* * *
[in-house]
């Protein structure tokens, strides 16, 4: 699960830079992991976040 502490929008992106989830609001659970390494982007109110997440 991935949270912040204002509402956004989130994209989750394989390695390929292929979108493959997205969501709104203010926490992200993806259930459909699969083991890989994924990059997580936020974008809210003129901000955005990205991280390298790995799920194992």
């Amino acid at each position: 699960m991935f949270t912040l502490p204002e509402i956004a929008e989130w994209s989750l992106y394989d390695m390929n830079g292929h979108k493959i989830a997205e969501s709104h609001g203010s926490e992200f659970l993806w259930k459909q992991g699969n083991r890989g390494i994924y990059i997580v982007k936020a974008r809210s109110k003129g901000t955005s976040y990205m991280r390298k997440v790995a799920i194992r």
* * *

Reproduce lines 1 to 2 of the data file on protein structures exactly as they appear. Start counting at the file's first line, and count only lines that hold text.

[in-house]
């Protein structure tokens, strides 16, 4: 699960830079992991976040 502490929008992106989830609001659970390494982007109110997440 991935949270912040204002509402956004989130994209989750394989390695390929292929979108493959997205969501709104203010926490992200993806259930459909699969083991890989994924990059997580936020974008809210003129901000955005990205991280390298790995799920194992």